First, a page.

Solar panels are becoming an increasingly common sight on houses up and down the country. Large-scale solar farms can be found in previously empty fields and it is not uncommon to see the odd photovoltaic system on the roof of community buildings.

As well as providing electricity to a building and greatly reducing running costs, solar panels can earn money via the government's Feed in Tariff and a great many people are taking advantage of this. With the cost of fuel steadily rising, more and more people are looking to install solar to keep their homes warm this winter.

A church in Oxfordshire recently had 42 solar panels installed on its roof. Like a lot of community initiatives, money for the solar panels was raised through a series of fundraising events in the local area, as well as individual donations.

St Peter and St Paul’s Church is expecting to see annual savings of £3,500 thanks to the energy produced by the solar panels.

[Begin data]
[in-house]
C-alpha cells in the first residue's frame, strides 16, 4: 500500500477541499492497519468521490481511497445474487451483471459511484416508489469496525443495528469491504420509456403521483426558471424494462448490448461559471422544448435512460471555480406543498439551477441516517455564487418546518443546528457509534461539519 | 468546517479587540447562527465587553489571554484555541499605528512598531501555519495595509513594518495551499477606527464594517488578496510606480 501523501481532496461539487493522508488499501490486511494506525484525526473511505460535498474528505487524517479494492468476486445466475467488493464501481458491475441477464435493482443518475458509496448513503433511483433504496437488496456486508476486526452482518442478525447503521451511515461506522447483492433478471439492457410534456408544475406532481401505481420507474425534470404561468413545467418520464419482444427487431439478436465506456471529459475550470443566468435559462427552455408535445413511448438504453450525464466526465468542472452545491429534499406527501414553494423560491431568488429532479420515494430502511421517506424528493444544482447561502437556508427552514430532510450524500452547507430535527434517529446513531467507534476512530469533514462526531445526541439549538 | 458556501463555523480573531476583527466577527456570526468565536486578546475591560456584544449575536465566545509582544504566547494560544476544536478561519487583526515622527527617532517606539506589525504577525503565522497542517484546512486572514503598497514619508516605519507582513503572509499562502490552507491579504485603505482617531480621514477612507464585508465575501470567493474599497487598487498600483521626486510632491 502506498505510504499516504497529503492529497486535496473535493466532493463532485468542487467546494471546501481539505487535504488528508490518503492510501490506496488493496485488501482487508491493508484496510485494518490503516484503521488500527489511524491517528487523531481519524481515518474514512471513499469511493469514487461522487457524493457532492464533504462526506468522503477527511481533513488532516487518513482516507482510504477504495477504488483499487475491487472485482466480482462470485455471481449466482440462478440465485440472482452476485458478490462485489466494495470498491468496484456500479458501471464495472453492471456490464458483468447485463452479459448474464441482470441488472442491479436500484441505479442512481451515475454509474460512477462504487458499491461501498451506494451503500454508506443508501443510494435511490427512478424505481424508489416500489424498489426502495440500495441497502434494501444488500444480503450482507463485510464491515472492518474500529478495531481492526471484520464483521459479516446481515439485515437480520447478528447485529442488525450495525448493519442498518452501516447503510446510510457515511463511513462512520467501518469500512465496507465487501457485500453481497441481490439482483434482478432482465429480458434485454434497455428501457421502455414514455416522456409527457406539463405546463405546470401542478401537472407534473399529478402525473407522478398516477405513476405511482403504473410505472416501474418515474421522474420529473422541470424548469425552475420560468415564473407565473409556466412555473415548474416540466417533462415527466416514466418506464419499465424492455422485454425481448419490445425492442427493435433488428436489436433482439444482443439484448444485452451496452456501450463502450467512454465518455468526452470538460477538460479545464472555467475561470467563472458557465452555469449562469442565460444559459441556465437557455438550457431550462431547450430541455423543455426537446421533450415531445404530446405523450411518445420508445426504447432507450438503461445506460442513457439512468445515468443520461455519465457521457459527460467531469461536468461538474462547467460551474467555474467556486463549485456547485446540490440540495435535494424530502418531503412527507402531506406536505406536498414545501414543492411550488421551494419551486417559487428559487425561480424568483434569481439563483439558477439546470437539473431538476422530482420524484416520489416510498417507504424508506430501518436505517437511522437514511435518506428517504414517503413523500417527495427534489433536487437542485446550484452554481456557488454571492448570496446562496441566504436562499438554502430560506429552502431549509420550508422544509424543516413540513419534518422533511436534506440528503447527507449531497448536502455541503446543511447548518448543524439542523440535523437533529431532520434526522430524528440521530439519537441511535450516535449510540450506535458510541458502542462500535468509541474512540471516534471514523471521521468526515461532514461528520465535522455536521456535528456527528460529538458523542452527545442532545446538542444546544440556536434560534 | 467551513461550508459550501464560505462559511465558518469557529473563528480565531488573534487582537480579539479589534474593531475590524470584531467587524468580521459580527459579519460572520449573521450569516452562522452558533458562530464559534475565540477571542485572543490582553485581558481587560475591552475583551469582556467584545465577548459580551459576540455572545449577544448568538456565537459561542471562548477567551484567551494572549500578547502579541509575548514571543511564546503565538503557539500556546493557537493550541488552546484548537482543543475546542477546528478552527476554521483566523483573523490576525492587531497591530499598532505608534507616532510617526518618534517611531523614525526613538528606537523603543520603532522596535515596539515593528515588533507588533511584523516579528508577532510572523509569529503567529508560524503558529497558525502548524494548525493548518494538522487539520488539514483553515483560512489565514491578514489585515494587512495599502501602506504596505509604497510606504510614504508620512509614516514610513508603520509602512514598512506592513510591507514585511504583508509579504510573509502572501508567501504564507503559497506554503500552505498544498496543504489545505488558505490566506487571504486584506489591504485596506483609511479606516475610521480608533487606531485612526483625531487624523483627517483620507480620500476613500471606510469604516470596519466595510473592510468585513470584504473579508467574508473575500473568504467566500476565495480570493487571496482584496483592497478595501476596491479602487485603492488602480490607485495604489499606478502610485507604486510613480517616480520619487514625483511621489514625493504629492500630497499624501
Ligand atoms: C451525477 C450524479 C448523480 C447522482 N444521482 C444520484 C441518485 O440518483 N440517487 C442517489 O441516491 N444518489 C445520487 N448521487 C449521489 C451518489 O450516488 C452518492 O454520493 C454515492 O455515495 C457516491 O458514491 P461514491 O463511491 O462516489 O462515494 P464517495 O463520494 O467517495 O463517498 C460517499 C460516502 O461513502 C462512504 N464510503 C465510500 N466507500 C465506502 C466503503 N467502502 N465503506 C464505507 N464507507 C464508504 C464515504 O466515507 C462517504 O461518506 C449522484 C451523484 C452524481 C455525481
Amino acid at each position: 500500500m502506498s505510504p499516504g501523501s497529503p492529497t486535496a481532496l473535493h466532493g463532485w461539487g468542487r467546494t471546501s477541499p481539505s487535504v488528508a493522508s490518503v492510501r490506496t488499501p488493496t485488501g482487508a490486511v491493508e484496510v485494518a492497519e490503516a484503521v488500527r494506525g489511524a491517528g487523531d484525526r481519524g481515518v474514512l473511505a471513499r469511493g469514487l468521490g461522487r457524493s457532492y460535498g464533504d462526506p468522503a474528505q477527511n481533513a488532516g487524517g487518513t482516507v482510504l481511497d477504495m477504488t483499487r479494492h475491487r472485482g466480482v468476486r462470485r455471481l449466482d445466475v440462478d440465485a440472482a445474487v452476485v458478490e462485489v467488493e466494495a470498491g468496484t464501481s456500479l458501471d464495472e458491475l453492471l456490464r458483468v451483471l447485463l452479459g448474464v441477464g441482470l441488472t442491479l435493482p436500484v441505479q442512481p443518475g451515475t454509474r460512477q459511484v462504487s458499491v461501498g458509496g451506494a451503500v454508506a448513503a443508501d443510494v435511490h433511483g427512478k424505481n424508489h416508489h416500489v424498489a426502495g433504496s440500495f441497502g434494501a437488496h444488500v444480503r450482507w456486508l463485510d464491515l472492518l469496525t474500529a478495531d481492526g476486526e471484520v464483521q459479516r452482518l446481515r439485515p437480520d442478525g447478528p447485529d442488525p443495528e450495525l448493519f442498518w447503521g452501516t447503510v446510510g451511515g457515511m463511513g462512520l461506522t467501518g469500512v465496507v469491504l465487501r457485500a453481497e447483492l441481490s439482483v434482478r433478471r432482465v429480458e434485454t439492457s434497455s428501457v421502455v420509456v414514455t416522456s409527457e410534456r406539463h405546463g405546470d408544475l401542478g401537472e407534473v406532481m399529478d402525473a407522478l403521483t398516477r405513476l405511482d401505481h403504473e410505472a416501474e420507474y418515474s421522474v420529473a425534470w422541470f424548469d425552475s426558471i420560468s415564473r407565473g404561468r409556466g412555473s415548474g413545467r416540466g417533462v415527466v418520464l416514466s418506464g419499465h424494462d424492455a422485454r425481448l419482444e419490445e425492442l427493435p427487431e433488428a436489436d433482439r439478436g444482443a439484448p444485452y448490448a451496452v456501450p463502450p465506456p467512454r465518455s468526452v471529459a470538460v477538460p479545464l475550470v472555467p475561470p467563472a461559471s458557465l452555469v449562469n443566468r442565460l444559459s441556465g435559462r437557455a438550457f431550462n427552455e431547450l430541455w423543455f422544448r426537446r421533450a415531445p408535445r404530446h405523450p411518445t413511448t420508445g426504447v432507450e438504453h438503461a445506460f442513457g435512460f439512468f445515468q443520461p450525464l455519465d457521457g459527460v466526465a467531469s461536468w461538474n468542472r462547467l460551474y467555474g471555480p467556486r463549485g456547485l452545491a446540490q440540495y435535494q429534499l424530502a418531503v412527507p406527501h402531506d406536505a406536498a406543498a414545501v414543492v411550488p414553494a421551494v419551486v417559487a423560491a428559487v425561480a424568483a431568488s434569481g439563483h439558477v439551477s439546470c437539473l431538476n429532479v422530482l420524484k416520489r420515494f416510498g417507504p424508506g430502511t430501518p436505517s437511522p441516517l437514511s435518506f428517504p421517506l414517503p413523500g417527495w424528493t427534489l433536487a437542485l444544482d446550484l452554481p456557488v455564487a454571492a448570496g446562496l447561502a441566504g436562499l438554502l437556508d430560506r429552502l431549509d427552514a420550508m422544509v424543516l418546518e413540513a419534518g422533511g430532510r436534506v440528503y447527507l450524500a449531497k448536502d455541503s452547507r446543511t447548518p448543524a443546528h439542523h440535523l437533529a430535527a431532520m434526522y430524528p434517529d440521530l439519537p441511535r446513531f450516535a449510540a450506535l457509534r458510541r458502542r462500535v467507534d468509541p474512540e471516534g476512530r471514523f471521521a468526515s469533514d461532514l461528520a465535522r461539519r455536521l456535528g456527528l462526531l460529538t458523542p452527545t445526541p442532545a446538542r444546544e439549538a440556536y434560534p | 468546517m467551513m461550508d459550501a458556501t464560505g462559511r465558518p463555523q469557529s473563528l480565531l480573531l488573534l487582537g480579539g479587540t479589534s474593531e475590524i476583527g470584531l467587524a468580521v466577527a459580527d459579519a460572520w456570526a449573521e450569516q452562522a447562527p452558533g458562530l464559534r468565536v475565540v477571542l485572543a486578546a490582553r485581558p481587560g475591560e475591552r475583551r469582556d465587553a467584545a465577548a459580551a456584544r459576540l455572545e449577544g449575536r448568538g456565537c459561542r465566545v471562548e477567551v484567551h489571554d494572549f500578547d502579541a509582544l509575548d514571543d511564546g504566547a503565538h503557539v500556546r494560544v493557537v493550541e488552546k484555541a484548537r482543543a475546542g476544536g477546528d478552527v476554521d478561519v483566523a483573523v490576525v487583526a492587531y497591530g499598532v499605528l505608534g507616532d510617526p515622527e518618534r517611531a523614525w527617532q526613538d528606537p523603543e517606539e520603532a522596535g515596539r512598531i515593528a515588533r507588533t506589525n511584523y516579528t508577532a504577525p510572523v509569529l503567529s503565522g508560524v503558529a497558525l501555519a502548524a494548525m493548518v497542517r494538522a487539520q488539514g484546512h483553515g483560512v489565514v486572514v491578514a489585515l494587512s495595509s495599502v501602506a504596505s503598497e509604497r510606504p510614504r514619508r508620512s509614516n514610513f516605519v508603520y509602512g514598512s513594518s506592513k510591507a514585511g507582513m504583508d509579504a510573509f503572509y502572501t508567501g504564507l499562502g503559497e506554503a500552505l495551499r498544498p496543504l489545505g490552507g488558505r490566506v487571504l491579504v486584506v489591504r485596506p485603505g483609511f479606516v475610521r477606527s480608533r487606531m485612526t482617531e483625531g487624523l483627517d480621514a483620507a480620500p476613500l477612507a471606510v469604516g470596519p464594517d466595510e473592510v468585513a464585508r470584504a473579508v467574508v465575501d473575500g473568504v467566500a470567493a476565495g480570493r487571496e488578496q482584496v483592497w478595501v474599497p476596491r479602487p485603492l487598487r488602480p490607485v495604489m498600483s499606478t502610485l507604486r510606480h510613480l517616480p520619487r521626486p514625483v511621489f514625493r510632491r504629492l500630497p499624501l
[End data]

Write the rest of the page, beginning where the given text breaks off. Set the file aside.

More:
Dan Inman, curate of the church commented: "The panels were installed using money raised by the local community, as part of our desire to reduce our carbon footprint and as a long-term means of raising funds for the church as a local community centre.

"By selling energy to the National Grid we will be able to generate about £3,500 a year towards the maintenance and upkeep of the church."

So far the panels have been performing well. The church was recently visited by the Bishop of Oxford who climbed on to the rood in order to bless them.

"Blessing solar panels is probably one of the more unusual requests received by the Bishop but he is very keen to reduce the carbon footprint of churches in the Oxford Diocese," added Mr Inman.

It is hoped that more churches in Oxfordshire and around the country will look to solar power to help reduce their running costs and carbon output.